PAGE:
Born out of suffering: the inspiration of Dostoevsky’s great novels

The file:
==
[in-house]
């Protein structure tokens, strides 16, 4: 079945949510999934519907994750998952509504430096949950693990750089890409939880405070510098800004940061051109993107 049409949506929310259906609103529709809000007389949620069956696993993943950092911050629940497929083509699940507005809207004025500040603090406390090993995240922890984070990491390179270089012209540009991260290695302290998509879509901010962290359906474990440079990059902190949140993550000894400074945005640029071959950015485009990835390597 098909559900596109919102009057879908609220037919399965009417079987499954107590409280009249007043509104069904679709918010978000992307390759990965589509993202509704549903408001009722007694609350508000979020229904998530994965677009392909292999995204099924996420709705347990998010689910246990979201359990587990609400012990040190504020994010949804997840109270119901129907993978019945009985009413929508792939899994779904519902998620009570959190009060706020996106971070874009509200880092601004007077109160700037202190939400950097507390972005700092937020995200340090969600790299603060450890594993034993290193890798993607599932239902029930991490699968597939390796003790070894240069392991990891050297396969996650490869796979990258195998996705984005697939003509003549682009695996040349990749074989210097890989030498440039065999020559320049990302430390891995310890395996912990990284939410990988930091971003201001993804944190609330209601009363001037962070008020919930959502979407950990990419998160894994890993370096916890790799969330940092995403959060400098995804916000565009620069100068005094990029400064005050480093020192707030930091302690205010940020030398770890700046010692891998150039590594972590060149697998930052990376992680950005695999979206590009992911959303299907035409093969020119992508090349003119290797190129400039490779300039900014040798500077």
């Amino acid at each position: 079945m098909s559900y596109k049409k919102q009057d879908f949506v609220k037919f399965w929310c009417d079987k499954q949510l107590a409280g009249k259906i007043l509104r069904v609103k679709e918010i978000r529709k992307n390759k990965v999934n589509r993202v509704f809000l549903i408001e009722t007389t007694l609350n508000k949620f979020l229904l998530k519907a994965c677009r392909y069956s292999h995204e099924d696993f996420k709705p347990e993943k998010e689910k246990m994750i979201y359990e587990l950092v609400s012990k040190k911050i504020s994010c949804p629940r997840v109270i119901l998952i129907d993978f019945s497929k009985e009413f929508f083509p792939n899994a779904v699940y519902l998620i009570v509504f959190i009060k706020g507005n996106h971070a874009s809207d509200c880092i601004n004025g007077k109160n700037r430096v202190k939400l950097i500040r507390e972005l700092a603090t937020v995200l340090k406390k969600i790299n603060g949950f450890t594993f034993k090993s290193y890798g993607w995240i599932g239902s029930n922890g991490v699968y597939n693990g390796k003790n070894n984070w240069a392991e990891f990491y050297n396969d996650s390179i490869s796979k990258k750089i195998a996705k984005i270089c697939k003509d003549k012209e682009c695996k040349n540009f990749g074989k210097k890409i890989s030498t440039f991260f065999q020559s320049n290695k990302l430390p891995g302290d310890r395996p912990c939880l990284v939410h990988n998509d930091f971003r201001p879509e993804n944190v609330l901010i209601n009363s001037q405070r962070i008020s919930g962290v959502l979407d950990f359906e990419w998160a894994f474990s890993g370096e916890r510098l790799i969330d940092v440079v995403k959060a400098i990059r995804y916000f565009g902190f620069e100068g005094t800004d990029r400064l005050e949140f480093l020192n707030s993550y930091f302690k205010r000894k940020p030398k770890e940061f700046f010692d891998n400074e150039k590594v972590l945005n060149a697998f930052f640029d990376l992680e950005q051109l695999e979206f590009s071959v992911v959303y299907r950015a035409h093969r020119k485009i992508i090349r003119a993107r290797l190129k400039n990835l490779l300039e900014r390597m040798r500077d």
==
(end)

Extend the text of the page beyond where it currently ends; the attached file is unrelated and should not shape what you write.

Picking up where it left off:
A death sentence, prison in Siberia, and chronic epilepsy. The death of his young children, a gambling addiction, and possible manic depression. Few writers endure such dark lives or possess such bright creativity as Fyodor Dostoevsky. His incomparable experiences inform many of his novels’ most powerful scenes, from accounts of innocent suffering and crazed revolutionaries to nightmarish epileptic fits. He intended to reflect on his traumatic life by writing a memoir but, aged 59, he died of a pulmonary haemorrhage. In 1867, Dostoevsky had four months to write two novels (which amounted to 752 pages) Noting this literary vacuum, Alex Christofi challenges himself to write a sort of third-person memoir